Andy Warhol’s ego would have loved this one man show all about him, Warhol: Bullet Karma, which I witnessed to a standing ovation at Brighton’s legendary Fringe festival. But although he was centre of attention for most of the time, kudos has to be given to writer and performer Garry Roost who donned a pair of glasses or a hat to slip into other characters who weaved in and out of his intriguing life story.
Directed by Kenneth Hadley, Roost blondes up wears a nondescript uniform of black jeans and t-shirt, which allows him to remain ageless whilst focusing on his colourful life in a whistlestop sixty minutes whilst almost chats with the audience as he accounts the last 40 years of his life, with a sparse soundtrack of sixties tunes.
Through his sincere dialogue, which is directed to the audience personally (the Rialto stage is perfect as an intimate setting), we learn that Warhol was a small town boy with big ambitions and eventually moved to New York with money from his father to study. New York was good for him, and he rapidly made a reputation for himself through his original and unconventional works and landed a job as a commercial artist which allowed him to set up his infamous ‘Factory’.
We join Roost as he is discussing his attempted murder by feminist and actor wannabe Valerie Solanas, who shot Warhol on June 3rd 1968. Obsessed with men, or rather, her dislike for them, she wanted to use the Factory to promote her infamous SCUM (Society for Cutting Up Men) Manifesto – a feminist tract with a goal to eliminate all males. However, we learn that Warhol had been playing her along and had no intention of giving her a platform, so when she was rejected, she wanted revenge.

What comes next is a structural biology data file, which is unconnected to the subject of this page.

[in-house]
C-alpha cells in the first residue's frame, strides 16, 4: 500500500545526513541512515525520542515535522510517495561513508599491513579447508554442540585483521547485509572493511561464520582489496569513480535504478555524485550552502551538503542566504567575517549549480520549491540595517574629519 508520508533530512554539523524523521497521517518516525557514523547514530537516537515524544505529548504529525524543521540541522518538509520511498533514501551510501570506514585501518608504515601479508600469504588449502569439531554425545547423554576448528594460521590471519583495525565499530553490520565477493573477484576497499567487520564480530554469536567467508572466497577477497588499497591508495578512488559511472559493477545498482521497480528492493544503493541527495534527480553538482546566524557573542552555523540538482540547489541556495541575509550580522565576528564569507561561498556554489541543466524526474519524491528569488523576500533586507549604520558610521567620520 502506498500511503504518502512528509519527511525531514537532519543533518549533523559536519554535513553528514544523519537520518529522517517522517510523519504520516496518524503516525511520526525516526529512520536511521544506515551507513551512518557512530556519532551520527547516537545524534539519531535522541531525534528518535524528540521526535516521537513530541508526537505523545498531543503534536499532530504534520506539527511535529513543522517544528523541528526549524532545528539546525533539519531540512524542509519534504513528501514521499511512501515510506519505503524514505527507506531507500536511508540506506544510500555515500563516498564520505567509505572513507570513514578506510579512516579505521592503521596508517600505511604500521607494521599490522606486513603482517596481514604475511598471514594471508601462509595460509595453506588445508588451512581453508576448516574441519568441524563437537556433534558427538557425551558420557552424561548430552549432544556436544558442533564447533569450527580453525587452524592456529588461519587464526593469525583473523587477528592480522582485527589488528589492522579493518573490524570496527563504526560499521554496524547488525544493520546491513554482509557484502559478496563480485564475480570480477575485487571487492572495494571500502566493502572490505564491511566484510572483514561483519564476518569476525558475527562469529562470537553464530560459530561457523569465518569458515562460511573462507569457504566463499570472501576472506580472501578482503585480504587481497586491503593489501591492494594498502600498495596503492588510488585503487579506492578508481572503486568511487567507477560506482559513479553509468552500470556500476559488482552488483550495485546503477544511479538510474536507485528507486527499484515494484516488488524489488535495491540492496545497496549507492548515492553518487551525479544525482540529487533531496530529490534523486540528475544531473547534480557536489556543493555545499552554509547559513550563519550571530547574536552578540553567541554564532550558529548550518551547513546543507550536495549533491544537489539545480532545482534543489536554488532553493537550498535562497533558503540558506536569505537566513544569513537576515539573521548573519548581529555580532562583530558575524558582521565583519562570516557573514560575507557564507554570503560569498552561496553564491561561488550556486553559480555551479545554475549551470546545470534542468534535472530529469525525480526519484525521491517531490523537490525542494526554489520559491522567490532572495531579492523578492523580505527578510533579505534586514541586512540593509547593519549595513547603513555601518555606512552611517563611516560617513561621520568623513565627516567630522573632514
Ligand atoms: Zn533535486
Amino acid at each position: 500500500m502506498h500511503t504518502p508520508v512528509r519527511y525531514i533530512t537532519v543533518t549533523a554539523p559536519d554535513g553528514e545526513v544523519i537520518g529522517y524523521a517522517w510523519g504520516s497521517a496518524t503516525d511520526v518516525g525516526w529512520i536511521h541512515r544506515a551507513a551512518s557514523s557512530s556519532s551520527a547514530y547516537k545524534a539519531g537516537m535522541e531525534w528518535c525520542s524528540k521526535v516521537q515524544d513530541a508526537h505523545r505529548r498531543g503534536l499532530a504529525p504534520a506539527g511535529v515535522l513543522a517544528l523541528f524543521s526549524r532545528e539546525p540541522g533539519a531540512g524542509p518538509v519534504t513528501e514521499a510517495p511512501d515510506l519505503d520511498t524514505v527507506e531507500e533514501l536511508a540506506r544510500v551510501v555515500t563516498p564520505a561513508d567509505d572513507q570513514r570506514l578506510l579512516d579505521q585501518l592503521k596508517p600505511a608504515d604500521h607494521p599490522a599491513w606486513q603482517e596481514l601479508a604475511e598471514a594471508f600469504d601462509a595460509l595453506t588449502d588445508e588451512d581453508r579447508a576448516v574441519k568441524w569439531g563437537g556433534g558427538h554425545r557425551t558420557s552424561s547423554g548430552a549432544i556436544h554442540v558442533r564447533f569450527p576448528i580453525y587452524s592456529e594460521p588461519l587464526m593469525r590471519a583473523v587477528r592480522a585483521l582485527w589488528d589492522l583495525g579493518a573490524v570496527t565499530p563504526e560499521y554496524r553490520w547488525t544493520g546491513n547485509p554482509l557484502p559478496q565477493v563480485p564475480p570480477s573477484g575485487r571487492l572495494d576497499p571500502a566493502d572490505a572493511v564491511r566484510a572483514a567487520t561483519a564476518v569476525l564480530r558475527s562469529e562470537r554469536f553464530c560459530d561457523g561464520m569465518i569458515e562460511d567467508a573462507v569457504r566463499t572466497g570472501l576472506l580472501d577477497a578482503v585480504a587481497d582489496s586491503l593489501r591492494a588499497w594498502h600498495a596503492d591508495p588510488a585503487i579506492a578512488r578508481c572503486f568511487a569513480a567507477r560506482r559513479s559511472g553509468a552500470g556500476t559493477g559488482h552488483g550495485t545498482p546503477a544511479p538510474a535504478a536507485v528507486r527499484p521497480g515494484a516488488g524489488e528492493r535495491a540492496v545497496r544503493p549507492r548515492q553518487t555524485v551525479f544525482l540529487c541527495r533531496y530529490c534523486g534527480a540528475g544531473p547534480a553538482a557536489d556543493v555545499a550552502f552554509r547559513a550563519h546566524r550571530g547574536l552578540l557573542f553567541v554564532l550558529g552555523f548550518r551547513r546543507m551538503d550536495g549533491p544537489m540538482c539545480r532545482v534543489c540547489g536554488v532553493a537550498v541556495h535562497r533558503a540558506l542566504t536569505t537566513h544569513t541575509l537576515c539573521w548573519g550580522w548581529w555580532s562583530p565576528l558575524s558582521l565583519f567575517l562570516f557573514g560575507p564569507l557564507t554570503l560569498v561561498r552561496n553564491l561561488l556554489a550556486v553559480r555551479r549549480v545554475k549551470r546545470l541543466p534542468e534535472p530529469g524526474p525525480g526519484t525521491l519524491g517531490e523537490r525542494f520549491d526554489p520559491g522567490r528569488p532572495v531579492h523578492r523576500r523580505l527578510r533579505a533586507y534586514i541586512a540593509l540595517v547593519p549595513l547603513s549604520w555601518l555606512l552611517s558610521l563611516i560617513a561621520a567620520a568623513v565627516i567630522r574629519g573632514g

The shooting, which Warhol survived, left physical and mental injuries, and the show ping pongs through his manic life and career after the event. It’s a dialogue of his favourite people, and an insight of his thought processes, which ultimately were his karma, and allowed him to produce the work he did. Warhol was a complicated character, and rather than paint him as a genius, Roost shows him as a human, complete with raspy voice and self-confessed flaws.
With a simple stage set – the whole play works against a backdrop of the iconic boxes of Brillo soap pads and the scandalous banana that appeared on the album cover of The Velvet Underground & Nico; there is just a table, some books, wardrobe props and a chair, which is a stark contrast to the party-loving Warhol we might have expected.
However, this serene set works well as an epilogue, where we are introduced to some of his well-known contemporaries, such as “it- girl” Edie Sedgwick, Truman Capote, Lou Reed and David Bowie who are all recognisable by their trademarks. Rather than a plea for forgiveness, the honest conversations show Warhol for what he was, as he unapologetically sashayed through the sixties with his massive ego. Nevertheless, karma always gets you in the end, and even though you can’t deny he was famous for more than fifteen minutes, he died an untimely death at 58 from surgery complications, which makes this show even more poignant and tragic.
Find our more about Warhol: Bullet Karma online.